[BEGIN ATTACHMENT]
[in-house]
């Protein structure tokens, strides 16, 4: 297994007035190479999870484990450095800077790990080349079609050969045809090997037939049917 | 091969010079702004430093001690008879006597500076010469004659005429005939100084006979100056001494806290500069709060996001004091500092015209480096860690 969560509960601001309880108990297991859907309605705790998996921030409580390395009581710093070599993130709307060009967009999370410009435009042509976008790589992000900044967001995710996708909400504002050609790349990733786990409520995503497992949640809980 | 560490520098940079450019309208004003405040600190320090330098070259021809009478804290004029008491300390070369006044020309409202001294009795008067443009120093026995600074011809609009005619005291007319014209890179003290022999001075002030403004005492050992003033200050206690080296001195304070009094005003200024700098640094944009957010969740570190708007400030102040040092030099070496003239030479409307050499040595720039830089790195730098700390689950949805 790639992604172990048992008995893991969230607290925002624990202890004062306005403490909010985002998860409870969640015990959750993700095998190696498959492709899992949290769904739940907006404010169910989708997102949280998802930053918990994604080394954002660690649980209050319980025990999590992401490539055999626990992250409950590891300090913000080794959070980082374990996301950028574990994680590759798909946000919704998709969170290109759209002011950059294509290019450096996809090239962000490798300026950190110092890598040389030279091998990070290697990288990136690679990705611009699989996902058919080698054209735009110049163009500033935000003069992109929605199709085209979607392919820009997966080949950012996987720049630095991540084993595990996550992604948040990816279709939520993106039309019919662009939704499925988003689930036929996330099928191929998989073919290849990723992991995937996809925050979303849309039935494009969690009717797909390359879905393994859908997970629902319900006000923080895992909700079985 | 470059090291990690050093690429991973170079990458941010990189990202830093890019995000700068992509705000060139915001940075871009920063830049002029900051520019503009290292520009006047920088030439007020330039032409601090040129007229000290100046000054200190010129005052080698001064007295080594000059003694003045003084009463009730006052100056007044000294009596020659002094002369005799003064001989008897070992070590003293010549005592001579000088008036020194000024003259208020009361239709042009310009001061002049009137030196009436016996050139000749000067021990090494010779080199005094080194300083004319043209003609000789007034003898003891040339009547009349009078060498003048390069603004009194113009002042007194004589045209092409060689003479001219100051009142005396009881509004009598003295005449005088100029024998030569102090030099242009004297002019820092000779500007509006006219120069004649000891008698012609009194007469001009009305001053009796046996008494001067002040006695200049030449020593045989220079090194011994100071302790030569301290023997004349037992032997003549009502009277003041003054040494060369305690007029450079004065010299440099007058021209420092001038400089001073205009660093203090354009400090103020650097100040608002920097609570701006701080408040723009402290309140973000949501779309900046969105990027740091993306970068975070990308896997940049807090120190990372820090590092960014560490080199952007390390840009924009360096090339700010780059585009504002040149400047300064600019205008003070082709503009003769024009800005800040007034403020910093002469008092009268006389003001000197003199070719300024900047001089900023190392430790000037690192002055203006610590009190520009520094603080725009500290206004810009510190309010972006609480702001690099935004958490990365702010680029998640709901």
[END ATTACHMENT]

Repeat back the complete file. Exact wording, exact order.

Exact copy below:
[in-house]
């Protein structure tokens, strides 16, 4: 297994007035190479999870484990450095800077790990080349079609050969045809090997037939049917 | 091969010079702004430093001690008879006597500076010469004659005429005939100084006979100056001494806290500069709060996001004091500092015209480096860690 969560509960601001309880108990297991859907309605705790998996921030409580390395009581710093070599993130709307060009967009999370410009435009042509976008790589992000900044967001995710996708909400504002050609790349990733786990409520995503497992949640809980 | 560490520098940079450019309208004003405040600190320090330098070259021809009478804290004029008491300390070369006044020309409202001294009795008067443009120093026995600074011809609009005619005291007319014209890179003290022999001075002030403004005492050992003033200050206690080296001195304070009094005003200024700098640094944009957010969740570190708007400030102040040092030099070496003239030479409307050499040595720039830089790195730098700390689950949805 790639992604172990048992008995893991969230607290925002624990202890004062306005403490909010985002998860409870969640015990959750993700095998190696498959492709899992949290769904739940907006404010169910989708997102949280998802930053918990994604080394954002660690649980209050319980025990999590992401490539055999626990992250409950590891300090913000080794959070980082374990996301950028574990994680590759798909946000919704998709969170290109759209002011950059294509290019450096996809090239962000490798300026950190110092890598040389030279091998990070290697990288990136690679990705611009699989996902058919080698054209735009110049163009500033935000003069992109929605199709085209979607392919820009997966080949950012996987720049630095991540084993595990996550992604948040990816279709939520993106039309019919662009939704499925988003689930036929996330099928191929998989073919290849990723992991995937996809925050979303849309039935494009969690009717797909390359879905393994859908997970629902319900006000923080895992909700079985 | 470059090291990690050093690429991973170079990458941010990189990202830093890019995000700068992509705000060139915001940075871009920063830049002029900051520019503009290292520009006047920088030439007020330039032409601090040129007229000290100046000054200190010129005052080698001064007295080594000059003694003045003084009463009730006052100056007044000294009596020659002094002369005799003064001989008897070992070590003293010549005592001579000088008036020194000024003259208020009361239709042009310009001061002049009137030196009436016996050139000749000067021990090494010779080199005094080194300083004319043209003609000789007034003898003891040339009547009349009078060498003048390069603004009194113009002042007194004589045209092409060689003479001219100051009142005396009881509004009598003295005449005088100029024998030569102090030099242009004297002019820092000779500007509006006219120069004649000891008698012609009194007469001009009305001053009796046996008494001067002040006695200049030449020593045989220079090194011994100071302790030569301290023997004349037992032997003549009502009277003041003054040494060369305690007029450079004065010299440099007058021209420092001038400089001073205009660093203090354009400090103020650097100040608002920097609570701006701080408040723009402290309140973000949501779309900046969105990027740091993306970068975070990308896997940049807090120190990372820090590092960014560490080199952007390390840009924009360096090339700010780059585009504002040149400047300064600019205008003070082709503009003769024009800005800040007034403020910093002469008092009268006389003001000197003199070719300024900047001089900023190392430790000037690192002055203006610590009190520009520094603080725009500290206004810009510190309010972006609480702001690099935004958490990365702010680029998640709901």